Could Cardinals' disaster lead to this Nolan Arenado-Dodgers trade package?

Los Angeles Dodgers v St. Louis Cardinals
Los Angeles Dodgers v St. Louis Cardinals / Scott Kane/GettyImages

One fan's trash is another fan's treasure, and after years of yearning, the Los Angeles Dodgers might just have one more shot to pluck Nolan Arenado from the Cardinals' smoldering wreckage. Yes, even after he opted in and seemingly killed the dream this offseason.

Because, when that happened (at a significant bargain, compared to deals across the league like the Manny Machado contract), no one anticipated St. Louis, overflowing with talent, to crater as quickly as they have. Arenado, currently 32 years old, should be the cornerstone of a World Series contender in his prime. Unfortunately, with a rotation made of No. 4s and an offense that seemingly always ends up confoundingly out of sync, what he is is a talented, borderline-superstar player on a tradeable contract.

If St. Louis' fans are trying to trade Paul Goldschmidt midseason, it's only a matter of time before they entertain shipping Arenado off in exchange for young arms, too, and removing all pretense of contending before 2025. It doesn't matter how weak the division is. If you win it, only to go nowhere, you haven't gotten all that much.

Arenado declined his opt-out again this offseason, meaning he entered 2023 on a five-year, $89 million deal that pays him through his age-36 season in 2027. The '27 campaign is the cheapest year, at $15 million, but they're all reasonable. That means, if the Cardinals blow things up, there's nothing stopping the Dodgers from adding Arenado while still going all in on Shohei Ohtani next offseason (except Max Muncy's presence, which ... well ... enjoy second base?).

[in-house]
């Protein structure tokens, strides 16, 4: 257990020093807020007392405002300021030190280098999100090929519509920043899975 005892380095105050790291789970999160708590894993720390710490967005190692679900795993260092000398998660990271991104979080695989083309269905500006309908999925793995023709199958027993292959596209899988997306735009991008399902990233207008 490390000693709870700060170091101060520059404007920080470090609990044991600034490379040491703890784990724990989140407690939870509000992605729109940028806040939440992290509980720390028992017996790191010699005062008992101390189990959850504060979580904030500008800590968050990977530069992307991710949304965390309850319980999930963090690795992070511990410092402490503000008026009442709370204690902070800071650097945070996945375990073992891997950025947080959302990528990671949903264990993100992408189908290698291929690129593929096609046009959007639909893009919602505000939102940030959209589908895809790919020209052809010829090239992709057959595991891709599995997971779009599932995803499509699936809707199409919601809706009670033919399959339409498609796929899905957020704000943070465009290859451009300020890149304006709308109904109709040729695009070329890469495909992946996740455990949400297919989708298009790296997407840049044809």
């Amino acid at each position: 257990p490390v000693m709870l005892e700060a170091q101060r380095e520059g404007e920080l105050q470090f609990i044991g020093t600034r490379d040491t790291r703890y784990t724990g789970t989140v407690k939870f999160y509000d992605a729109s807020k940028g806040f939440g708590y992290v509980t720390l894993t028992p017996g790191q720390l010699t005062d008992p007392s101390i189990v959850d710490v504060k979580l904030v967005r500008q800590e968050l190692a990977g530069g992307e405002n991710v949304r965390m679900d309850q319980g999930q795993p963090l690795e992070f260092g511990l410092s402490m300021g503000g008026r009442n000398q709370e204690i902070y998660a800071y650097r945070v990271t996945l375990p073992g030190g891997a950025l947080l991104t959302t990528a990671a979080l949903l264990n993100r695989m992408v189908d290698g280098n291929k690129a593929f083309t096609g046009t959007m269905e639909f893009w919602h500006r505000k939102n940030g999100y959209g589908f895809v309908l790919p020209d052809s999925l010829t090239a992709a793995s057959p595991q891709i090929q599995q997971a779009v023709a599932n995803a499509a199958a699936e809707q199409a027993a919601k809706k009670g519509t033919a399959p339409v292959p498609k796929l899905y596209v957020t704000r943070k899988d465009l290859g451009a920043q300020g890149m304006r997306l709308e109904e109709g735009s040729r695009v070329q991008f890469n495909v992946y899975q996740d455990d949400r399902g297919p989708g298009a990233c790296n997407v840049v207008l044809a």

Arenado opting into his contract this offseason meant he really, truly wanted to be a St. Louis Cardinal. He must've been well aware of the financial implications of keeping himself off the open market. Once upon a time, though, his desire to be a Dodger reportedly overwhelmed LA's shortstop Corey Seager, and the Rockies refused to engage their division rivals in any potential trade for fear of awkwardness. If the Cards' machine has become a mess, there's one landing spot softer than any other for the Newport Beach native (don't say "Ohtani's replacement in Anaheim," don't say "Ohtani's replacement in Anaheim"...).

Dodgers-Nolan Arenado Trade Rumors...commence! Again!

What would it take for the Dodgers to lure Arenado away, in a world where the Cardinals acknowledge that this season's 70-game trend isn't reversing itself anytime soon? Pitching. Pitching. Pitching.

Luckily, the Dodgers have that in droves.

The Dodgers will offer to take on most, if not all, of Arenado's contract in order to lessen the prospect package they send to St. Louis, but that's not going to get them off the hook entirely. Expect this to be a four-for-one deal, and it ... goes without saying that you'd love to keep Bobby Miller. In reality, either Miller or top prospect Diego Cartaya will probably be leading the package, which might be fleshed out by mid-tier pitching prospects like Nick Nastrini, River Ryan and Emmet Sheehan. Yeah. Two of those guys.

Perhaps there's even a version of the deal where the Dodgers send blocked top prospect Michael Busch, still young (and electric) arm Dustin May, and two of Nastrini/Ryan/Sheehan? Regardless of how the Dodgers lay it out, it'll be more appealing than the bag of slop St. Louis initially sent Colorado's way.

Keep in mind that Arenado's once-unmatched defense appears to be in decline as he ages, according to 2023's advanced metrics. Also keep in mind that Arenado is a walking 30/100 who long envisioned himself playing for the Dodgers.

Los Angeles will have to give to get, but no team is better equipped to do so with minimal resulting heartburn.

There are 30 different potential packages, and each one of them would be wildly tempting for a Cardinals team that's quickly losing relevance. It hasn't quite come to Firesale O'Clock yet, but the clock is ticking.